SANGATTE, France (AFP) — A daredevil French inventor is Thursday to attempt a flight across the Channel standing on a jet-powered “flyboard”, in an ambitious crossing he sees as following in the footsteps of the aviation pioneers.
Franky Zapata, a former jet-skiing champion, aims to soar above the Channel “like a bird” in the crossing from northern France to southern England, in a scene likely to resemble a science fiction film.
In a tribute to past aviation heroes, the 40-year-old has picked the day that marks 110 years since pioneer Louis Bleriot made the first airplane flight across the Channel on July 25, 1909.
Zapata plans to take off from Sangatte on the northern French coast just outside Calais from 6:00-8:00 am (4:00-6:00 am GMT), although the precise time will depend on shipping traffic and the wind.
He hopes to make the 35-kilometer (22-mile) crossing in 20 minutes, keeping an average speed of 140 kilometers an hour (87 mph) at a height of 15-20 meters (50-65 feet) above the water.
He then plans to land in Britain around Dover, in a location that has yet to be disclosed.
His plan hit problems initially as the French maritime authorities refused to give the project their blessing — while stopping short of an outright ban — due to busy shipping traffic in the Channel.
But the maritime authorities said they lifted their “unfavorable opinion” after receiving guarantees from Zapata about his refueling plans and safety.
– ‘Follow in the footsteps’ –
The biggest problem on Thursday could prove to be wind strength, which Zapata said it “could make the crossing more complex”.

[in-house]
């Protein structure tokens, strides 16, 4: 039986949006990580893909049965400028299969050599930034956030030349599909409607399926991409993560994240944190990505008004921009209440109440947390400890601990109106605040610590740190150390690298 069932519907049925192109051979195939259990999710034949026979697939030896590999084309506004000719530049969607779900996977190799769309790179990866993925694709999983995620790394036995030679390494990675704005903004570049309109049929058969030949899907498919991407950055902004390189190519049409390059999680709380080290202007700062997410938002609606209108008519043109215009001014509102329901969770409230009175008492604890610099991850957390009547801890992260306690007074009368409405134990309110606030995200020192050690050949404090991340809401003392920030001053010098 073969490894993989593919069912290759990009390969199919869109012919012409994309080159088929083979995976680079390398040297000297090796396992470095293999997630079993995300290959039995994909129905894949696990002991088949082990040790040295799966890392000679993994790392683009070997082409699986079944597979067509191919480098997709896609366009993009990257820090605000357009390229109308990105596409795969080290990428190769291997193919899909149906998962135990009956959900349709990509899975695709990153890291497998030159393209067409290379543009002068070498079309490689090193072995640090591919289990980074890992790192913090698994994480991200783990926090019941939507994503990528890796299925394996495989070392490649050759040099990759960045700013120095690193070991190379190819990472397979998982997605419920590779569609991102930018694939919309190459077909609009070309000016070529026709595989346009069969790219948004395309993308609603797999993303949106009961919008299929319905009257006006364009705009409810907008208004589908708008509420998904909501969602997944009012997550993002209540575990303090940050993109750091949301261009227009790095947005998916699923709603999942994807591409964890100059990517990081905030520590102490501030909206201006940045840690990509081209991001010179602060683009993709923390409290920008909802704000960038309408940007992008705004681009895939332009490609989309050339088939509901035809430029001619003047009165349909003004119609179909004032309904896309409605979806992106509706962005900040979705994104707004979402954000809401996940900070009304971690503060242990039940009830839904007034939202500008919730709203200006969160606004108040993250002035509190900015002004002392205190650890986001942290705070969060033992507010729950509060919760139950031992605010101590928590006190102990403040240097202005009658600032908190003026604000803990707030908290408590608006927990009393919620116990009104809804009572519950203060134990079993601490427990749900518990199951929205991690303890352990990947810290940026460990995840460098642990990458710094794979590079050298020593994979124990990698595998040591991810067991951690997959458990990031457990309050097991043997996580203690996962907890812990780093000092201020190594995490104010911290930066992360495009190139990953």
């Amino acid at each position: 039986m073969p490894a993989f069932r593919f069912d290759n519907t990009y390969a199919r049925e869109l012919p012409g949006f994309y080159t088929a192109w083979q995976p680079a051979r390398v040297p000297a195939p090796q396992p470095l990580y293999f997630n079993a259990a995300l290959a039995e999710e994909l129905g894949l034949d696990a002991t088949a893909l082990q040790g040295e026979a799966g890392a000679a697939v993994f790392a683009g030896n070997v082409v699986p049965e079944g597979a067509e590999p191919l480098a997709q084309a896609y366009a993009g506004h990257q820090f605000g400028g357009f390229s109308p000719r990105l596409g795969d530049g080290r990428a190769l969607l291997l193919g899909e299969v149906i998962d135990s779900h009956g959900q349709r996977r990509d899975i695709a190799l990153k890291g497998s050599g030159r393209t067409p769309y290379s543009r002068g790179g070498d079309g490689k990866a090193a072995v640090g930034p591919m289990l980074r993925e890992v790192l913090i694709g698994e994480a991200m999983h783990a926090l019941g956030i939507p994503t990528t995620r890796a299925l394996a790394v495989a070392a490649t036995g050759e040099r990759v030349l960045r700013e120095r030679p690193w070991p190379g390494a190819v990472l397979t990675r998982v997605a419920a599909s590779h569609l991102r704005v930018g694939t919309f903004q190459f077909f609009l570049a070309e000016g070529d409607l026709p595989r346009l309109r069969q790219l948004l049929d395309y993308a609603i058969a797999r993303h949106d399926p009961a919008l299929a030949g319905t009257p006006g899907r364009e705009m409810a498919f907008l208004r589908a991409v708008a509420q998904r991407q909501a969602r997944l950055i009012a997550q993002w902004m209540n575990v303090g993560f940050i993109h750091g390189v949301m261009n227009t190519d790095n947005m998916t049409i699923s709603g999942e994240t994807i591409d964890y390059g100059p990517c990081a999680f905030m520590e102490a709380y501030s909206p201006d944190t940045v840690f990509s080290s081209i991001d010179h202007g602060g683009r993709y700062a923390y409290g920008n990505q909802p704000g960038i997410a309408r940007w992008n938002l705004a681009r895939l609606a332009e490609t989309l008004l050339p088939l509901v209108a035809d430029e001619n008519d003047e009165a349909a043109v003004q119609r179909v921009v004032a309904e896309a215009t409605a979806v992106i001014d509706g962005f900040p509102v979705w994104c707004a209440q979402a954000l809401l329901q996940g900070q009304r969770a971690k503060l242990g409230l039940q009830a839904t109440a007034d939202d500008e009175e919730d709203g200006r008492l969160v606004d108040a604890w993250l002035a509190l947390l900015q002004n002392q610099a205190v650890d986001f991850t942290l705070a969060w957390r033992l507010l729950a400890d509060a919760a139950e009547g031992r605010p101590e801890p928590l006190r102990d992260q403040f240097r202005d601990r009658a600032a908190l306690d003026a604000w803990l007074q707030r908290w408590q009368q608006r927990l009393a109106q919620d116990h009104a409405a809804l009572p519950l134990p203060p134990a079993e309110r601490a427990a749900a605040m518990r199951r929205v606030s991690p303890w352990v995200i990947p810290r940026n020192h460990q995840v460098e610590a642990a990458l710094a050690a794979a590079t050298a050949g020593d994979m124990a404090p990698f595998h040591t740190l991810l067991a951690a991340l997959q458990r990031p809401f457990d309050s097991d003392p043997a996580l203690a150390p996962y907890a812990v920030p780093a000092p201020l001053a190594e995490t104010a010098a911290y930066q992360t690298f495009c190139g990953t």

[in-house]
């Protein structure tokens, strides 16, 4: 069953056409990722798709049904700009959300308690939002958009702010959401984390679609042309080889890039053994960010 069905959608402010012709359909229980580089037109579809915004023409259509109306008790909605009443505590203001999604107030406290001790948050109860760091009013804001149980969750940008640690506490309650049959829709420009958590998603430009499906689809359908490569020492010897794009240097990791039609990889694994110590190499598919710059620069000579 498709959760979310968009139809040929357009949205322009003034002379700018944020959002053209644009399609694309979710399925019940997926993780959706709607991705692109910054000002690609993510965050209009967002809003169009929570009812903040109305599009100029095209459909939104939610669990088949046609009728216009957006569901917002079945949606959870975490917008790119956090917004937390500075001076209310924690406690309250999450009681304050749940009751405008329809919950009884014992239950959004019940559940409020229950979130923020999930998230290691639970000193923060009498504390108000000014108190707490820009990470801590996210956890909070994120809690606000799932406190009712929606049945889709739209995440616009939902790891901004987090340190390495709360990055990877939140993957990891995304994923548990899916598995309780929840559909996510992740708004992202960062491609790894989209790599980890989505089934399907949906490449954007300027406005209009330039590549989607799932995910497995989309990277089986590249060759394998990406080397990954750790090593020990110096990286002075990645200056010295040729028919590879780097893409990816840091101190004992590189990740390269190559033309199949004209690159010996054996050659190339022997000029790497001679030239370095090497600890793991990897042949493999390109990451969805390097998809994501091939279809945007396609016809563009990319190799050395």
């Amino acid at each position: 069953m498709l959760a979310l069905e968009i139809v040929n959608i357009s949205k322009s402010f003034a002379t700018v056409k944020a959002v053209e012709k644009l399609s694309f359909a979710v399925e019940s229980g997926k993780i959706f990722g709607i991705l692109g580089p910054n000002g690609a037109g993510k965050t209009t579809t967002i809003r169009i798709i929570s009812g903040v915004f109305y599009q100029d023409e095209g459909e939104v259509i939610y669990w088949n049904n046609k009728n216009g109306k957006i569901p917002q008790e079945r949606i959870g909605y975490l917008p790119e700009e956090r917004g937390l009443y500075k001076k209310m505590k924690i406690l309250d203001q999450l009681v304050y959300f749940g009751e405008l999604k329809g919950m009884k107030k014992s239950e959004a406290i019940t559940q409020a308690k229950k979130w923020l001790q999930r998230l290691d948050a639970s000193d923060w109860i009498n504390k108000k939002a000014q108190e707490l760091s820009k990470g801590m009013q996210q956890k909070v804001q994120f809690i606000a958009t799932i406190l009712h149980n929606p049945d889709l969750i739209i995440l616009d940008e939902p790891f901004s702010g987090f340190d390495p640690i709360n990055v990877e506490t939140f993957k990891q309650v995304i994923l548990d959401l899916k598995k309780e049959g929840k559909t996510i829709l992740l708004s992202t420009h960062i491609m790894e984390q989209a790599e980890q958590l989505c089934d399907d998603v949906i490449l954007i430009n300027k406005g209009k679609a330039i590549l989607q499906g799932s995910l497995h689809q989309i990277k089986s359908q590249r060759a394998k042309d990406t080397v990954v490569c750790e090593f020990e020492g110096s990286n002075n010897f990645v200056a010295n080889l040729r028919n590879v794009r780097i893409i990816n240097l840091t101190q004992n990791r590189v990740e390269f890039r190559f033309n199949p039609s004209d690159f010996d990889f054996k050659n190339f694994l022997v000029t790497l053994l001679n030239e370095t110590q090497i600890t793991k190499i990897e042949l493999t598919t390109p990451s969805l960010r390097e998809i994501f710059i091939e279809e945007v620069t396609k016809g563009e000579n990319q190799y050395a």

“We created a new way of flying. We don’t use wings. You are like a bird, it is your body that is flying. It is a boyhood dream,” he told reporters ahead of the flight.
Zapata sprung to national prominence at the July 14 Bastille Day military parade when he soared above the Place de la Concorde in Paris in front of world leaders including President Emmanuel Macron and German Chancellor Angela Merkel.
He carried a rifle during that demonstration and the French defense ministry said it was studying how the flyboard could be used by its troops.
Zapata’s flyboard, which is about the size of a skateboard, is powered by five small jet engines that allow the rider to fly at speeds of 190 kilometers an hour (118 mph).
It is fuelled by kerosene stored in the rider’s backpack and Zapata will carry 47 kilos (104 pounds) of it on Thursday.
If all goes to plan, he will make one refueling stop on a boat mid-Channel to pick up a second pack of kerosene.
“We want to follow a little bit in the footsteps of the pioneers of aviation,” he added.
© Agence France-Presse